Assassin’s Creed 3 Review: One Step Forward, Two Back
However, by rights, Assassin’s Creed 3 should have been the banner title in the series, especially with the huge area you can explore, the historical actors you can meet and influence, and the new ways you can hunt and eliminate your adversaries.
Instead, Assassin’s Creed 3 falters and actually detracts somewhat from the series. Much of it is a step in the wrong direction.
The first major issue is Connor himself. Stoic and soft-spoken, he’s constantly pitted against the much more dynamic Templars. He’s no Ezio: His motivations make little sense, especially as the story unfolds, he’s actually a bit dense in terms of intelligence, and he’s routinely thrown up next to much more interesting characters. I wish the game was about his mentor, Achilles, or members of the Templar conspiracy whom you’re tasked with dispatching.
And Ubisoft’s treatment of the epic setting of the American Revolution actually manages to render a number of exciting historical events, such as Paul Revere’s Midnight Ride, rather boring if not confusing, and the longer the game goes on, the less incentive there is to keep moving forward. It’s great that Ubisoft wants to paint the Forefathers as flawed characters who had faults as well as virtues, but there’s never a point at which I like the characters enough to buy Connor being railroaded into joining the Boston Tea Party or the Battles of Concord and Lexington.
But beyond a few mishandled set pieces — balanced by an equal number of well-conceived ones that give Connor new things to do to break up the pace of the game — the real issue is in minor but ubiquitous design decisions coupled with corner-cutting that detract from the moment-to-moment experience.
There were a number of instances throughout this purportedly open game in which I was presented with not-so-open scenarios. For example, one had me sneaking around a British officer’s command camp in order to assassinate him. While players were free to approach the camp however they wished, there was only one way to do so that didn’t result in open combat with 25 enemies: Sneaking in the low underbrush, then climbing a tree and attacking from above. This was the game’s path through the situation, and this moment and many others in which I tried to forge my own path to the objective were met with failure. It was as if the developers were saying, “Sure, you’re free to do it ‘Your Way’ — as long as it’s our approved ‘Your Way’.”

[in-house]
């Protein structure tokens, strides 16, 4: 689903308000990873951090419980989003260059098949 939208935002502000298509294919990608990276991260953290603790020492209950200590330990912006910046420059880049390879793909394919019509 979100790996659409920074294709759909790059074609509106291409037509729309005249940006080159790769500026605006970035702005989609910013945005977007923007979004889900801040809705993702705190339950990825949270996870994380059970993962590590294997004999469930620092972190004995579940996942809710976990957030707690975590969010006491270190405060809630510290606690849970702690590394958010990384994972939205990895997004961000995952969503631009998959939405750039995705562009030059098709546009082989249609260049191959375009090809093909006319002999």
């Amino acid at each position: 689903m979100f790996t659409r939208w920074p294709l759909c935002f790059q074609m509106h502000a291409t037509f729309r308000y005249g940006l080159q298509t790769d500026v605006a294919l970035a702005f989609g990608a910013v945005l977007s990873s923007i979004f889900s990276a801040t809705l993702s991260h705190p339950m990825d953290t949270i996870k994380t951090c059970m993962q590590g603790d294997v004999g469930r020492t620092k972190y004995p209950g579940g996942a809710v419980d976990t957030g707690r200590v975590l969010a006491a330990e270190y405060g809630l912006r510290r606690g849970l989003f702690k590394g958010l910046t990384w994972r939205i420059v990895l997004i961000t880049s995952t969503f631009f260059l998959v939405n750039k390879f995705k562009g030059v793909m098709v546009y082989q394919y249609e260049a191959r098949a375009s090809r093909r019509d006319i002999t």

That would be a minor criticism except when other issues collude with it, which cause Assassin’s Creed 3 to feel like a title that needed more time in development. In that same instance, as I was trying to sneak around the British camp, a bug would randomly kick me out of my underbrush cover, causing Connor to stand and present himself for whoever was patrolling nearby. Add to that Assassin’s Creed 3’s incredibly sensitive stealth system that makes it nearly impossible to go anywhere or do anything without getting spotted (especially when you’re “Notorious,” which means enemies are spotting you almost constantly), and the result was failure after failure after failure.
I ran into many points in the game built like this, and I never felt like skill was the requirement for making it through; only luck and a hope that all the game systems would work as they’re supposed to.
Being a flagship game, Assassin’s Creed 3 still has a lot going for it despite these issues that seriously detract from moments being fun or feeling like it deals on a basis of skill. Set piece moments like the Battle of Bunker Hill, for example, were rather phenomenal (ironically, that set piece immediately preceded the assassination debacle I just described). Paul Revere’s ride might have been lame, but other moments made up for it, like infiltrating and destroying ships firing on Patriot positions. One section that takes place in the present and includes scaling a building under construction was not only phenomenally well-built, it was also gorgeous from a graphical perspective.